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Overzoning is when land is zoned (i.e. allocated and planned) for too high an intensity of use, leading to problems such as development of the land being infeasible (due to high land prices or expectations of owners) or inappropriately distributed. 

The concept apparently first arose in Los Angeles in the mid-1920s, only a few years after citywide zoning was established. According to [Weiss 2002], related ideas were widely discussed in the last 1920s and early 1930s by planning officials around the U.S.

A related line of thinking, we think, has been articulated more recently by Chuck Marohn, founder of the StrongTowns movement, in his arguments for "incremental development," in which most places are allowed to evolve to a somewhat higher step of use intensity, but it is limited so that land values do not go beyond what is likely feasible or development becomes unsustainable. 

1926 issue in Los Angeles

”Overzoning” discussion in Weiss, 2002



Charles Marohn / StrongTowns - incremental development

Chuck Marohn (StrongTowns founder), in conversation with Scott Beyer. [Marohn 2017]: 

"What I have suggested is that we should be allowed by right to incrementally build to the next level of intensity everywhere. I think have stated that would make, in 99 percent of America, upzoning."

Austin has tried to solve this [affordability] problem in two ways. Way number one is to build lots more out on the edge...The other way they've tried to deal with it is to allow for market liberalization, as intensive buildings as you can. And when I look at that and I talk to the developers there, we always get back to the fact that the land is priced really, really high. The land is like obscenely high. And so, they’ll say, when I buy this little house and I'm going to build something on here, I have to build 20 stories because that's what the land prices justify. And you get in this, I think, a Catch 22 kind of cycle, where it's “OK, I have to build this intense because that's what the land is priced at.” And then you go and look at the land being priced that high because that's what people can do with it. And I just sat down and ran the numbers. I said “OK if we took every piece of land that is priced this high and we actually ran flat out and said we're going to build at the intensity that would be demanded by that price, [what happens?]” In other words let's assume the market is accurate, is accurately reflecting prices. Let's go out and let's build intensely at that price. What you would find is that a city like Austin [would need] 20 million people. [It] would be so intense a number. That will never ever happen in Austin. And so I step back, and I say that the land is mispriced, there's something stuck in this market. There's something that's not working here in the underlying land values if it actually has this huge supply in relationship to what the potential demand could be. There's something stuck and broken. I can't tell you what it is. I can't figure it out. "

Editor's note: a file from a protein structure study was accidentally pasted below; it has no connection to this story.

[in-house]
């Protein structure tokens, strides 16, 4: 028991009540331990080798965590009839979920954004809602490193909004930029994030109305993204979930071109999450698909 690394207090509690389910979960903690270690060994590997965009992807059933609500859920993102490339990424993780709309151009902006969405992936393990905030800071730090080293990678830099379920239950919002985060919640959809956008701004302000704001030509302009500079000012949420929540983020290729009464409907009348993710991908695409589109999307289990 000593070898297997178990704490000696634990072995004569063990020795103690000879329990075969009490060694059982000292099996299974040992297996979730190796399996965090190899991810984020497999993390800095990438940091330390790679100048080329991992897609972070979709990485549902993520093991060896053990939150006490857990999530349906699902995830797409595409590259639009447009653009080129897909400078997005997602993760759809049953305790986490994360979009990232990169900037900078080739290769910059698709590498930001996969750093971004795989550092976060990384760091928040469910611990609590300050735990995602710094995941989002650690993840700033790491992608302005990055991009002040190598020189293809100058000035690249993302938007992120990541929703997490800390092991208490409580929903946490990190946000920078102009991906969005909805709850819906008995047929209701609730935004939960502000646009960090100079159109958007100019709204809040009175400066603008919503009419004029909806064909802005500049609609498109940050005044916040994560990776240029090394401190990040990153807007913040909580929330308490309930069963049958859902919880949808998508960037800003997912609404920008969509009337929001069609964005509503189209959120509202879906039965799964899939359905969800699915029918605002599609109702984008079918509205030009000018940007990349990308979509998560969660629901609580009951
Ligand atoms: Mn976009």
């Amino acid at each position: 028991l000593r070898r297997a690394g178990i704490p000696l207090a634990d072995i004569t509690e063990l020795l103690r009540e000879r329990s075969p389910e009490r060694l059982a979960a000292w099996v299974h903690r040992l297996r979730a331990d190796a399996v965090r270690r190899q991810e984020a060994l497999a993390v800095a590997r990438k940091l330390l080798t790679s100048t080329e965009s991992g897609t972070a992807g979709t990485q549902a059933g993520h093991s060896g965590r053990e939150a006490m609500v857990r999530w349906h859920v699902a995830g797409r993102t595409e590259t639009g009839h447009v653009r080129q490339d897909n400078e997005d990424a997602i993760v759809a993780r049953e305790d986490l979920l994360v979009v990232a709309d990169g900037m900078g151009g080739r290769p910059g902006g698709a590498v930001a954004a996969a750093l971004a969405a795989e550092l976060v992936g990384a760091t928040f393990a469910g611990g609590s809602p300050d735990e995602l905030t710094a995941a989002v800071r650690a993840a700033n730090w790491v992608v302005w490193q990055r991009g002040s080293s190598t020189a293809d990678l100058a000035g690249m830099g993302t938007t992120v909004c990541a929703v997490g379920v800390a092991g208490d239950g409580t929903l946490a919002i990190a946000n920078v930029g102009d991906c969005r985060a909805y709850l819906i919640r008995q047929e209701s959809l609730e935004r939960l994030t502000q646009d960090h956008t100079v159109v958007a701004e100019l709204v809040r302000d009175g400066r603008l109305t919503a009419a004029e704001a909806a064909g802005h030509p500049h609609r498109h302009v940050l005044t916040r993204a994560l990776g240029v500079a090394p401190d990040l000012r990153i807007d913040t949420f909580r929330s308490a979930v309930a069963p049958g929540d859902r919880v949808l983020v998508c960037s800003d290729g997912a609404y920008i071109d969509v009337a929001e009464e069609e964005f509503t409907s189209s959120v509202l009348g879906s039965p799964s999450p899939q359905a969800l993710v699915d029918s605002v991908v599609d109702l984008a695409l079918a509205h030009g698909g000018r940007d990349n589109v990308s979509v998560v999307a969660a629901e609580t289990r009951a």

"as the city, if you're sitting here facing literally, in Seattle, square miles of land that's financially not viable. And that's like an overhang that you have to deal with someday. To me what needs to happen in all those neighborhoods is that they need to become more intense they need to actually grow and see investment and become more viable. And that can't happen when the land prices are stuck and distorted and it can't happen when the regulations make it stuck and distorted. So my solution has been, or my approach has been let's try to figure this out by clearing away those regulations: Allowing people to build, by right, to the next increment. Let's get that going. And my sense is that what that would do is it would – a little bit of development everywhere – would drop the underlying land values down significantly."